Thing Frankfurt Blog / Artikel
Constructing a Post-Autonomous practice
26. August 2002 - 16:20
Post-Autonomy surfaced as a term during the debate into the crisis in art from the late 1980's, and springs from targetting the basic building blocks that went towards the invention of art and going onto changing those building blocks - particularly the fundamental role of the relationship of autonomy to the invention of art, and exhibition art as the main framework in which art cohere's and is understood during this period.
A Discussion based on a text by Homeless projects -
Title: Constructing a Post-Autonomous practice
No coherent theory of Post-Autonomy exists except for a brief outline. A purpose of this project is to complete a concept of Post-Autonomy and develop a practice under the umbrella term of Post-Autonomy.
But what makes this term compelling is that it offers the promise of real solutions, an actual break, and a new beginning. Post-Autonomy signals the end of the era of Autonomy and a new era that uses different principles. A Post-Autonomous practice establishes a practice based on recognising and applying these new principles.
So what are the clues that can lead towards understanding more clearly both the thinking and practice called Post-Autonomy that allows us to establish these principles? There are a number of recognisable characteristics that it is possible to use as our point of departure - practices that address fundamental issues, practices involved in physical change, and what can be seen as an up-dated institutional critique, which differs from its prior tradition since it is based not on understanding the flow and distribution of information but on proposing physical solutions!
All references point to practices that chart how art can move from its current deadlock through reinventing a model that maps out a possible future. Here we can mention Clegg & Guttmann's endeavour to dissolve the notion of the art insititution as a middle class institution through the radical notion of the theoretical disappearance of the institution of art - if art disappeared what aspects of it would we really need if we had to reinvent it again? Michael Lingers recognises the current situation in art as a state of emergency which requires drastic action. His articles chart the failures, broken promises, the inability of art to really change, points when serious problems took hold of the development of Modern art, the necessity and practicality of making a complete break with Modern art, outlines for its reinvention.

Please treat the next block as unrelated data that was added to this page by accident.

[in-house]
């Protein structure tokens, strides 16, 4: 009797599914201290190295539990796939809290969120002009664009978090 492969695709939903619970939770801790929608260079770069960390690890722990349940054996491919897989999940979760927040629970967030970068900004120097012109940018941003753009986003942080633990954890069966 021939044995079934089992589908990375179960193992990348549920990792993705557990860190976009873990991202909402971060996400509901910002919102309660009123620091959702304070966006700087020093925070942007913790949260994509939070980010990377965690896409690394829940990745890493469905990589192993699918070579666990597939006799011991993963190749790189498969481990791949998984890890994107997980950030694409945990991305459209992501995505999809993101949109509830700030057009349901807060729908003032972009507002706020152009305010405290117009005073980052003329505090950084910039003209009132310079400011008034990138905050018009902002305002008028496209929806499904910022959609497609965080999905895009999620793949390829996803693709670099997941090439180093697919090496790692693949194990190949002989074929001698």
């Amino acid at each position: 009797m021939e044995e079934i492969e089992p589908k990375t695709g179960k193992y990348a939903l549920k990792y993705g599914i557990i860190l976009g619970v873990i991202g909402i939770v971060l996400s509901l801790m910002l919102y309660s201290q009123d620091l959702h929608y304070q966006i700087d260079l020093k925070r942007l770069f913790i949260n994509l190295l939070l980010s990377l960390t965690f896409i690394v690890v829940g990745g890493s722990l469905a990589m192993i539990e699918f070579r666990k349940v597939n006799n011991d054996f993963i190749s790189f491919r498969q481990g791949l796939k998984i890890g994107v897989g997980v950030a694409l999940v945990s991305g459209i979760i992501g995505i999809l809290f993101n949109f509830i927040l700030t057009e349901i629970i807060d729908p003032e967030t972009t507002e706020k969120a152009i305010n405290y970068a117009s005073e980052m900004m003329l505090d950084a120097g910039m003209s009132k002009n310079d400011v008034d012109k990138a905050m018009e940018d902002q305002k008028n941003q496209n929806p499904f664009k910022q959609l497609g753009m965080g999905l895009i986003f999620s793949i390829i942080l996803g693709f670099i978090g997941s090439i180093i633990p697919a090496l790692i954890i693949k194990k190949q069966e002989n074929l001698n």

This is combined with a renewed interest in the tradition of the open work, participatory and collaborative practices, and any other practice that allows the physical alteration and change of the physical material that contributes to the fabric of art; this goes hand in hand with an examination into new public art which address the question how and where a non-architecturally based practice takes place, which any non-gallery based practice requires to confront.
The extent of the fundamental questions that are asked range from - What is an audience, what is a work of art, what is an artist, where is the place for art, what is an exhibition, what is an art institution? These questions are pooled together in Lingers texts, and pushed to their logical conclusion which asks how do we address the problems posed by contemporary culture without making the mistake of falling back and using its obsolescent structure?